The patient was partially edentulous, missing the mandibular left 1st molar and 2nd premolar (#19 and 20). The partially edentulous area was previously restored with a 4-unit fixed partial denture with #18 (mandibular left 2nd molar) and #21 (mandibular left 1st premolar) serving as natural tooth abutments. The clinical exam and periapical radiograph revealed extensive root caries associated with a retained root #21 (mandibular 1st premolar) (Figures 1 and 2). A diagnosis of dental caries with a hopeless prognosis was established. The patient reported nonspecific symptoms with #22 (mandibular left canine) but no definitive diagnosis was made. The presurgical site demonstrated a facial-lingual osseous width of 5 mm osseous ridge in areas #19 and 20, and a 3 mm zone of keratinized gingiva (Figure 3). Panoramic and periapical radiographs exhibited 13 mm of bone height, measured from the alveolar crest to the superior border of the radiographic mandibular canal.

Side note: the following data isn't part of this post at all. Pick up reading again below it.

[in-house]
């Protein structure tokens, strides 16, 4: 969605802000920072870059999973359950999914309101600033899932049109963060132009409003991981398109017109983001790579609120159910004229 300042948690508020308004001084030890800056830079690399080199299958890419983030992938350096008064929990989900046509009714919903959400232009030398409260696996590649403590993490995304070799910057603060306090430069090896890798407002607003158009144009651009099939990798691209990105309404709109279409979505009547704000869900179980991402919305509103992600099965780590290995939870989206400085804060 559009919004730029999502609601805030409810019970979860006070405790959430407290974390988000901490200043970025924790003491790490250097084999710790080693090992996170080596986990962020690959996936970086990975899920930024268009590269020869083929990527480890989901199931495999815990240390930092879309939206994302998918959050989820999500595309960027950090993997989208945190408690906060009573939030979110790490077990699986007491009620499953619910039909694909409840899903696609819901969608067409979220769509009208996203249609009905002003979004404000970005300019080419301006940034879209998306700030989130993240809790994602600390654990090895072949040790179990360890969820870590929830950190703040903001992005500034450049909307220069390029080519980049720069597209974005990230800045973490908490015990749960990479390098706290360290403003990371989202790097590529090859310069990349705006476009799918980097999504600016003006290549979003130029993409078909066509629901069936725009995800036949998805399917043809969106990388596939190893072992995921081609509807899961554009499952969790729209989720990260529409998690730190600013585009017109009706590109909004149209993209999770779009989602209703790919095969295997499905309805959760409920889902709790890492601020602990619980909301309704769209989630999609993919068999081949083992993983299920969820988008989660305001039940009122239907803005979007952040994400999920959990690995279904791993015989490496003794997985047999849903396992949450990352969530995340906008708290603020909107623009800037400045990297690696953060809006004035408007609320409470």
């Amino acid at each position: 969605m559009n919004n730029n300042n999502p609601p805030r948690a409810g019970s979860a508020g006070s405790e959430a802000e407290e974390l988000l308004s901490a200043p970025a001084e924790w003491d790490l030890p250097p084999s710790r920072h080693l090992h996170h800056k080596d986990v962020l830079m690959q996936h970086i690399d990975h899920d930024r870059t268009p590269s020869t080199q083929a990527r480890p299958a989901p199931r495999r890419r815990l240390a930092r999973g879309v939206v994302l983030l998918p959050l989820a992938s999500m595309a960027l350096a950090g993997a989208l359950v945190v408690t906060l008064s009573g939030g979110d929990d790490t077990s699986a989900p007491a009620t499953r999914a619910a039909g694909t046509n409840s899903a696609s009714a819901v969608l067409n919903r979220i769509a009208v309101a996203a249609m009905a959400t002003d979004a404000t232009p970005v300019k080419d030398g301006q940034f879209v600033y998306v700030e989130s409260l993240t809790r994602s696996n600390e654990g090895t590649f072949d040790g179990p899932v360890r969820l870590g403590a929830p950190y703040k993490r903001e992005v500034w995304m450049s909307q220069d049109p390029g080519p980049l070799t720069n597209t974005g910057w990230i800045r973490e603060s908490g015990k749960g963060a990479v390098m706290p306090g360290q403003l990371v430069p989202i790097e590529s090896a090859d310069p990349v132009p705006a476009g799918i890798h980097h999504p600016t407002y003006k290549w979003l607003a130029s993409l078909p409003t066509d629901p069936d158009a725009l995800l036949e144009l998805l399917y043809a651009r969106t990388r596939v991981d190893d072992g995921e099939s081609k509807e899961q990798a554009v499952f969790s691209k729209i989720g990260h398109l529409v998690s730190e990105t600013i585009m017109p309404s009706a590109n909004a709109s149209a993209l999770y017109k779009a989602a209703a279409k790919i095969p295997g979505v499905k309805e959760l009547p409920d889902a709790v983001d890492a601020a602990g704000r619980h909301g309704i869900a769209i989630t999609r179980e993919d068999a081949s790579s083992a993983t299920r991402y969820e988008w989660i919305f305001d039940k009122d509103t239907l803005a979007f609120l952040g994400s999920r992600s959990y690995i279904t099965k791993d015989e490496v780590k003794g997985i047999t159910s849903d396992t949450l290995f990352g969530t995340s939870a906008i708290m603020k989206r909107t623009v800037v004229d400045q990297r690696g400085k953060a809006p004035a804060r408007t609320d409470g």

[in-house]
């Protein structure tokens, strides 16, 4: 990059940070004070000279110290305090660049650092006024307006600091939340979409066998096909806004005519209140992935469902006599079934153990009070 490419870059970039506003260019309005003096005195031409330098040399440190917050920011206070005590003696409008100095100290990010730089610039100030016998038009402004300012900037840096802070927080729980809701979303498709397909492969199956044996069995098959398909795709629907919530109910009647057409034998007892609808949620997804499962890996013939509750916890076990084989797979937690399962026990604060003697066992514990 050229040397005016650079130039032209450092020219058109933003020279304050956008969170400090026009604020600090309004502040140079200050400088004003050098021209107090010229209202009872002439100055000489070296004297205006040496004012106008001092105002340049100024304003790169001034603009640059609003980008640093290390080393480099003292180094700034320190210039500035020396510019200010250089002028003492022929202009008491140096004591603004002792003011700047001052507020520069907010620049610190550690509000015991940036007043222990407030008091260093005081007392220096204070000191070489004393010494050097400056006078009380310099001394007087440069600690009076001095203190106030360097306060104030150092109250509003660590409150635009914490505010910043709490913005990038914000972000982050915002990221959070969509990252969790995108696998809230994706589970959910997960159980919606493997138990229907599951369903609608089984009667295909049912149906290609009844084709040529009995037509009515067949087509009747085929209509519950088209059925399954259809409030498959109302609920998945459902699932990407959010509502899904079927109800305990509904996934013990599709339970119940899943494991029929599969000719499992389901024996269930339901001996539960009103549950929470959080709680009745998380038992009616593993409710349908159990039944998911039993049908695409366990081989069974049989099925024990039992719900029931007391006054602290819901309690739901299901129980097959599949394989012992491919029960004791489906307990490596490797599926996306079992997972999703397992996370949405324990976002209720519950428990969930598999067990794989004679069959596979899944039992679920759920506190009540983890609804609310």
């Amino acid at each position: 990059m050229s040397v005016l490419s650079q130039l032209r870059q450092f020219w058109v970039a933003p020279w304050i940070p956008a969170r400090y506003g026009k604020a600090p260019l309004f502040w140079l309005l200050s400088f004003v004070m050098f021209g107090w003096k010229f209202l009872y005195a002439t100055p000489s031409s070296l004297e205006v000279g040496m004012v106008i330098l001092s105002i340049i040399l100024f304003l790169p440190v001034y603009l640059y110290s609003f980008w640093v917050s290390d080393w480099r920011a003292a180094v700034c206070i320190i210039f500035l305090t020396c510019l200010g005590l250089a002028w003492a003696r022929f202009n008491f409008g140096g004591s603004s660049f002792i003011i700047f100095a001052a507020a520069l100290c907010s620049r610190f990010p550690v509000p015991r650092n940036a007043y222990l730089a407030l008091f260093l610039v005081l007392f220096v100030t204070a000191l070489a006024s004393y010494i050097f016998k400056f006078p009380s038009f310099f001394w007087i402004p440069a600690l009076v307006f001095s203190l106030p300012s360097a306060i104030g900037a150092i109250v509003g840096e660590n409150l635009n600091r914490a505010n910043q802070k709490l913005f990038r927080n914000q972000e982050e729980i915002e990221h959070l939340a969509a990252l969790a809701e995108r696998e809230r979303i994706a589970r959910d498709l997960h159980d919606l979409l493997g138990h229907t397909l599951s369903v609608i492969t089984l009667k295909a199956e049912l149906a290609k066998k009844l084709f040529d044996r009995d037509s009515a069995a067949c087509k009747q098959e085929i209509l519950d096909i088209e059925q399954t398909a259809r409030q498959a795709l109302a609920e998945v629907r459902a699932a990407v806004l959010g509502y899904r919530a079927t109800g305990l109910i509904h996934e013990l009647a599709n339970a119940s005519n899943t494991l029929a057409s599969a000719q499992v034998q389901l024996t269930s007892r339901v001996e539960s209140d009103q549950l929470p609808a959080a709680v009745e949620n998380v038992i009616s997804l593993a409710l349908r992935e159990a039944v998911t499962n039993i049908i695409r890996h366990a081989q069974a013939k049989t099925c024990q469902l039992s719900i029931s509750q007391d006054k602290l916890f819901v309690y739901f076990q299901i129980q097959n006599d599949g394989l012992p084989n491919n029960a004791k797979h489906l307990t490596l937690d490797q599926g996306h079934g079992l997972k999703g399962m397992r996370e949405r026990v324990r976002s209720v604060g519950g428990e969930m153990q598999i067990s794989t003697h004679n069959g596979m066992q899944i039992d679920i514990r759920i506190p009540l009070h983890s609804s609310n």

The author presented various treatment options: conventional implants with guided bone regeneration, mini dental implants without bone grafting, or a mandibular partial denture. The treatment plan accepted was a 3-unit fixed bridge supported by 4 MDI. The implant placement would consist of 1 implant each for the premolars and 2 implants for the 1st mandibular molar. The staged procedure would be initiated with the extraction of tooth #21 and simultaneous bone grafting, followed by implant placement 6 months thereafter. Immediate placement of an implant at the time of extraction was not performed because of the location of the mandibular nerve, and because rigid fixation might not be achieved.